There’s nothing to suggest that the Miami Hurricanes are anything other than a better than average college football team.
But that doesn’t mean the season hasn’t been a success.
The Hurricanes’ 45-26 win Saturday over Virginia in Sun Life Stadium pushed them to 8-3 overall and 4-3 in the ACC, and they’re all but out from under the penalties resulting from a booster-related scandal that darkened and damaged the program for too long.
They could have a nine-win regular season with a victory Friday at Pitt, and still hold a long shot’s chance to play in the ACC title game as Coastal Division champions.
A bowl invitation of the respectable variety (Chick-fil-A, Champs Sports, Hyundai Sun?) is a sure thing.
That’s all good stuff.
“None of these guys were part of the problem, but every one of them was part of the solution,” Miami coach Al Golden said of the need to cope with the self-imposed penalties and the drawn-out NCAA investigation. “They took an issue that was really bad. It was toxic. They adopted the problem as their own, and delivered us out of it.”
There is credit due where it is deserved for those leaders, who, in senior quarterback Stephen Morris’ words, “stuck together” through the storm.
“I came in as a kid, but I’m leaving as a better man,” Morris said.
That’s of monumental real-life importance.
But in the harsh light of competition, never were the Canes as good as their 7-0 start and — astonishingly — a No. 7 national ranking might have intimated. A three-game losing streak that came next resulted in Miami’s precipitous fall, even though Florida State, Virginia Tech and, yes, Duke are all demonstrably better teams than the Hurricanes … and proved as much in convincing victories.
Miami got the soft touch it needed in a visit from Virginia (2-9 overall), which is winless in seven conference games.
The Canes, hardly dominant, were ravaged for 483 yards but won in a rout.
The style points matter not.
The intriguing question beyond the upcoming assignment against Pitt is: Where do the Hurricanes go from here?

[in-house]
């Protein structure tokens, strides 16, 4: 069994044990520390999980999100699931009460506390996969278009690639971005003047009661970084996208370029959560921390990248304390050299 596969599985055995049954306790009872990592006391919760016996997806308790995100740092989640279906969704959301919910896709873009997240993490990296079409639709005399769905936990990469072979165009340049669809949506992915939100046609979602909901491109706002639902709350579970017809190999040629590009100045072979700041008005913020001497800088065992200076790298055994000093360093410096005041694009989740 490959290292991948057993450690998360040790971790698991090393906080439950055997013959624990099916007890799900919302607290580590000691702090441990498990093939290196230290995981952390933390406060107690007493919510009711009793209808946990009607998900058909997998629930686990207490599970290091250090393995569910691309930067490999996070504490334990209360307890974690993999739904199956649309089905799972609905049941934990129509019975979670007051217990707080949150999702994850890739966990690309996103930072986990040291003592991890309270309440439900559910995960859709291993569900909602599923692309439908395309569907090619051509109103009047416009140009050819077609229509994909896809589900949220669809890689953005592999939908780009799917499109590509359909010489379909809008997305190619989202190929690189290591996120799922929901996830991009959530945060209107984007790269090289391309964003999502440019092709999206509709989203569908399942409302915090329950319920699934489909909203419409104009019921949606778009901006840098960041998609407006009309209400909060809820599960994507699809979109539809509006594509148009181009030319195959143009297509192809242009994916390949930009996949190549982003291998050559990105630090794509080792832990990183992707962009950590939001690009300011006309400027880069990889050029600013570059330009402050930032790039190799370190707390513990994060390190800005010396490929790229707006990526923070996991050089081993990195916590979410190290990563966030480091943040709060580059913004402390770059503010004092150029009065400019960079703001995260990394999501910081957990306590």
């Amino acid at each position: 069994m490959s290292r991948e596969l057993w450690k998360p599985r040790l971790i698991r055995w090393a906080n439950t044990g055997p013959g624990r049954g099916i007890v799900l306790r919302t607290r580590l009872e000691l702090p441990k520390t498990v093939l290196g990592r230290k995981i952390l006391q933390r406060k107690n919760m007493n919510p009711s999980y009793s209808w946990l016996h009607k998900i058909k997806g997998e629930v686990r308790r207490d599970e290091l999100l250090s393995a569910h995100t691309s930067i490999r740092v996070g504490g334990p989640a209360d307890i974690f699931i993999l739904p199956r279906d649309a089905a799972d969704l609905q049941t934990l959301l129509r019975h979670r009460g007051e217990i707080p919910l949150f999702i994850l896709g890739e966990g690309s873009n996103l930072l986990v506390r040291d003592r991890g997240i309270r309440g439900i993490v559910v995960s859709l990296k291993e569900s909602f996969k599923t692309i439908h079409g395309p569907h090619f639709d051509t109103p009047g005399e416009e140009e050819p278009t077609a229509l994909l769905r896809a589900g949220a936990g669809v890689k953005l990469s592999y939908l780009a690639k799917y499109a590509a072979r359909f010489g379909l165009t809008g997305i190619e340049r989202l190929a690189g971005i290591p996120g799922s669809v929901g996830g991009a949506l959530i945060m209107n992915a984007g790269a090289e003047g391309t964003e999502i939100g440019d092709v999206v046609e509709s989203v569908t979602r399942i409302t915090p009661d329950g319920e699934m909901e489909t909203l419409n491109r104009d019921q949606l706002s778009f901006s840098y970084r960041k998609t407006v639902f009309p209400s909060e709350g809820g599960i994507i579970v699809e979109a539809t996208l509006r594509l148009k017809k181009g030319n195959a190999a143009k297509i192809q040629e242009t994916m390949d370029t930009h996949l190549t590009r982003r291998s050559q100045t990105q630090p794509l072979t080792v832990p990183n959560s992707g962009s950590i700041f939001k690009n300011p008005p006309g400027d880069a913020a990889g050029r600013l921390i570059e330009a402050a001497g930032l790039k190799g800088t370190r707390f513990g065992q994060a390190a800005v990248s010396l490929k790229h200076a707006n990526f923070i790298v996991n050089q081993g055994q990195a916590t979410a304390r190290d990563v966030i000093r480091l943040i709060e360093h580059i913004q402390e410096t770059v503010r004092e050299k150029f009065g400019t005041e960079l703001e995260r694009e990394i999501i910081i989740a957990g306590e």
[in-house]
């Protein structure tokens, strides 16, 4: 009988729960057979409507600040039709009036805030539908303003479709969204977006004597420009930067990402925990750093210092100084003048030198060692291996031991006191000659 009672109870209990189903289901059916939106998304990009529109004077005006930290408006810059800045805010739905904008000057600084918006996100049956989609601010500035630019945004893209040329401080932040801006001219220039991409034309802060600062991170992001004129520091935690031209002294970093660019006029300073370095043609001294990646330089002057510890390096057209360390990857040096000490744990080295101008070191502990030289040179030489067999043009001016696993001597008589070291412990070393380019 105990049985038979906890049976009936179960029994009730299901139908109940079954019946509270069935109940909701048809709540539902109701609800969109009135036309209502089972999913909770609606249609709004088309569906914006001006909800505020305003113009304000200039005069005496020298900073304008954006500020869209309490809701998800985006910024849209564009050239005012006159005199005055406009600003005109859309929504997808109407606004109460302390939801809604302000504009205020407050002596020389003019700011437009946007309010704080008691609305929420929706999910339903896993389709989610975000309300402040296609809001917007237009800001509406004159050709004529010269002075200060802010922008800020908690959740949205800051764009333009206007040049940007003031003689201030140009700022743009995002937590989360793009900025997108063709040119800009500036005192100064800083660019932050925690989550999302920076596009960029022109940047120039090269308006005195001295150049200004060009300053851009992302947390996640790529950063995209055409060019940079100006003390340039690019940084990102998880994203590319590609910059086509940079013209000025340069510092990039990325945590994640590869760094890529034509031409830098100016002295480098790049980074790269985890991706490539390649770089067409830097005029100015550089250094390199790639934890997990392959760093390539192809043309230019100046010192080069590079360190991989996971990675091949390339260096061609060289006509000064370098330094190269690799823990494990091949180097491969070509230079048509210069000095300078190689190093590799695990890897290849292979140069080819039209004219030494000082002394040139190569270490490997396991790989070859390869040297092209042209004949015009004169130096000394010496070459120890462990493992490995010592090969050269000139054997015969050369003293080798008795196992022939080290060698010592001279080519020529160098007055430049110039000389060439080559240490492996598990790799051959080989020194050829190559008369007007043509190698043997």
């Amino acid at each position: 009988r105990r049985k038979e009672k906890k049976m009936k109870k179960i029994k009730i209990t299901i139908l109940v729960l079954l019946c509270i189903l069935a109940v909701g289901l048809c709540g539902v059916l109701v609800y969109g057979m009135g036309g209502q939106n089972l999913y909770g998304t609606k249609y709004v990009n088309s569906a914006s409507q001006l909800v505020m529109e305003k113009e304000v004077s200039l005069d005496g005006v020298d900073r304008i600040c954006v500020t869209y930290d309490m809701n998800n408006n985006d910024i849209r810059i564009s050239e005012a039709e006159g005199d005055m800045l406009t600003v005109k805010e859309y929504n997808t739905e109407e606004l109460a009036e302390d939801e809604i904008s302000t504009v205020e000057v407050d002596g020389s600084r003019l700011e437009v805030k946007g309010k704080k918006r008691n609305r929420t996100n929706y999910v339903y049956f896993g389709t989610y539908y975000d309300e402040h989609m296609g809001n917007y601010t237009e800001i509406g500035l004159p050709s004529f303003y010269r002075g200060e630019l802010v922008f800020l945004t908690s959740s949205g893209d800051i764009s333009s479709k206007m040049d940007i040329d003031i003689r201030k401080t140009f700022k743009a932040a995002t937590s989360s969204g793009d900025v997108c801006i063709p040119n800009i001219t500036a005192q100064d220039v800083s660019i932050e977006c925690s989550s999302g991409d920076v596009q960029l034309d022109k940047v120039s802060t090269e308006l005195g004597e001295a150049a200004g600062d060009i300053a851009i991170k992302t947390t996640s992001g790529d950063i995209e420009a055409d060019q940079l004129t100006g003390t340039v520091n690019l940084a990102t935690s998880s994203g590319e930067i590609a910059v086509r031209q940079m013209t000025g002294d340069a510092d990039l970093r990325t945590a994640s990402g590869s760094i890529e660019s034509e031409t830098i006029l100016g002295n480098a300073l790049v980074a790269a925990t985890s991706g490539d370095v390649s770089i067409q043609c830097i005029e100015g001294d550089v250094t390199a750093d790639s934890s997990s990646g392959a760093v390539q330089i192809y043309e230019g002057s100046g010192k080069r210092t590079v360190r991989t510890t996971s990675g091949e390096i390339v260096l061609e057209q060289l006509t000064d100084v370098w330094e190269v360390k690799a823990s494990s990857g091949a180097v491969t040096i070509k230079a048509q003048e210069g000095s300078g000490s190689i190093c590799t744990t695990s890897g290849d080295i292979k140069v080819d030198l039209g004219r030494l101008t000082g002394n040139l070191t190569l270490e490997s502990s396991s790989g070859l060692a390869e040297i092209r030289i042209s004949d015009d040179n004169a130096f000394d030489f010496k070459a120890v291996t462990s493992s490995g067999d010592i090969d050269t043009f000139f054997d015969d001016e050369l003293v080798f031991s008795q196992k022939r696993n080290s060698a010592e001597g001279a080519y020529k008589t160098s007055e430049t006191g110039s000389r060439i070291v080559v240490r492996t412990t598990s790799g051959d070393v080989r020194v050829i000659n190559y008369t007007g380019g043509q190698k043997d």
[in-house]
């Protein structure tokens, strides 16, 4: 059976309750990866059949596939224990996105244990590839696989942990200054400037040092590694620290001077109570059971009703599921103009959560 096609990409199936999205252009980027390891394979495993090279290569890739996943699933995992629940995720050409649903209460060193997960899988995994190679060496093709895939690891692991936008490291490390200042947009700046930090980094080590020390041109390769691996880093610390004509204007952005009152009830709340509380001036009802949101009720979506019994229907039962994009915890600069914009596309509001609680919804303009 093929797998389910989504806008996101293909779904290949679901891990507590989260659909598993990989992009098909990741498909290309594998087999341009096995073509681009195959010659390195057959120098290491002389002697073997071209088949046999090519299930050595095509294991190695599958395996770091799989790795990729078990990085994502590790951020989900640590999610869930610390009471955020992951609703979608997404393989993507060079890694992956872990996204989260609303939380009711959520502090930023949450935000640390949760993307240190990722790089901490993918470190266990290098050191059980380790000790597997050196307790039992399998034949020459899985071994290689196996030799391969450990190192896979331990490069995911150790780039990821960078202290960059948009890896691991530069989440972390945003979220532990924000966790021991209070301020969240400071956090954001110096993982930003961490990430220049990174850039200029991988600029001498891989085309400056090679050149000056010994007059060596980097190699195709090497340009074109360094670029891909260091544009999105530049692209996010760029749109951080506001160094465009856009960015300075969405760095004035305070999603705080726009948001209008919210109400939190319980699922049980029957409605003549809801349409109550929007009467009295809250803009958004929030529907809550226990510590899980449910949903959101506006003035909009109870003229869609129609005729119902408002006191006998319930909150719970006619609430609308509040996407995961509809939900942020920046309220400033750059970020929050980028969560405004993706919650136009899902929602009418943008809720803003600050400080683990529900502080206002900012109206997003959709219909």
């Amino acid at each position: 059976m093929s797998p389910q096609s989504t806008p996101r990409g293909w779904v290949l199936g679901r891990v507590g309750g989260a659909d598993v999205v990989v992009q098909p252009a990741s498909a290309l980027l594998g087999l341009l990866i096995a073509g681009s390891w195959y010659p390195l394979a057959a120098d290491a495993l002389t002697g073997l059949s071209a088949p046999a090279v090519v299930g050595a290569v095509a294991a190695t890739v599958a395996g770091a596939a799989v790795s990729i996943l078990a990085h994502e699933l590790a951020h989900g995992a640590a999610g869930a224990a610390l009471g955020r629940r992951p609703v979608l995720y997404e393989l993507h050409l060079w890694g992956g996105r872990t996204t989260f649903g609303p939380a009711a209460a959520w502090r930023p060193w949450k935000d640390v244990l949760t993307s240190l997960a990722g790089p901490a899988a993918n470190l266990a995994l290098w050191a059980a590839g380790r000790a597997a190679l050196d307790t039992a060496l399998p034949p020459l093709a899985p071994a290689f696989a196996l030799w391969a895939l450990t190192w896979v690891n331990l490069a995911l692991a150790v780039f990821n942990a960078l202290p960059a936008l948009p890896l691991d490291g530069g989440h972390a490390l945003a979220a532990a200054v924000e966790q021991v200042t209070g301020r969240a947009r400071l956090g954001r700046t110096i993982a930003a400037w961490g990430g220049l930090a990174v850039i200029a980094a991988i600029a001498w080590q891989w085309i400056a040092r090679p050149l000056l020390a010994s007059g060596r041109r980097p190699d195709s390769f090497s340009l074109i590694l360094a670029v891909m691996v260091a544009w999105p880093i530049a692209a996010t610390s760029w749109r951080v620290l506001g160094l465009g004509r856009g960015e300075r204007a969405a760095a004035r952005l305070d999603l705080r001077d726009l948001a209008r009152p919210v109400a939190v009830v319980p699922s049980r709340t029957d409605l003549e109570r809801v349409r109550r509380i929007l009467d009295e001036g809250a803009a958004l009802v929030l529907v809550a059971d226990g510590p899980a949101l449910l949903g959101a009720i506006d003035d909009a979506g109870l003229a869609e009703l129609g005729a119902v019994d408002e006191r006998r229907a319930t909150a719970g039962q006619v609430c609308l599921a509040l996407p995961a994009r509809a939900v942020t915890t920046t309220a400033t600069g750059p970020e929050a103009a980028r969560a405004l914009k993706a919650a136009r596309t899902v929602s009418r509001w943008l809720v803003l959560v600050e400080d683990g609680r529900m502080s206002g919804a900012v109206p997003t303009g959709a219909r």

Golden will be in his fourth year as UM head coach next season and will have steered his team through the roughest of off-field waters. He’ll have what is regarded as a high-quality recruiting class coming in to complement what will be an experienced group of returning starters.
The standard of measurement for the Hurricanes, in other words, should be more stringent next season than it has been recently. It’s not that a return to a place among the nation’s elite should be a mandate, necessarily, but Miami ought to be able to carve out a more prominent reputation within the ACC.
“We never want to drop our expectations,” Golden said. “There are so many things we have to fix on the field. No one is satisfied.”
Nor should anyone be.
Golden, while not looking beyond Pitt, sees a grand long-term opportunity.
“We get a chance to move our program forward, finally,” he said.
That’s as optimistic a point of view as has been uttered about UM football in quite a while, and it was another senior — safety Kacy Rodgers — who underscored the point. He knows the remaining games against Pitt and a bowl opponent and the overall record won’t define these Hurricanes as much as how well they handled adversity will.
“We are men of our word,” Rodgers said. “We’re tough, basically. We’ve been through a lot. We could have transferred. We could have blamed people. But we didn’t. We took it on the chin, but didn’t quit.”
An 8-3 record doesn’t mean much in comparison to the most hallowed days of Hurricanes glory, but that doesn’t concern Golden in the least.
“These seniors have never been 8-3,” he said. “To do it on the back end of what they’ve been through says a lot about them. They paid a dear price. Obviously, it’s been tough — the courage to keep mustering it up and all that.”
It’s why something as ordinary as better than average can be special.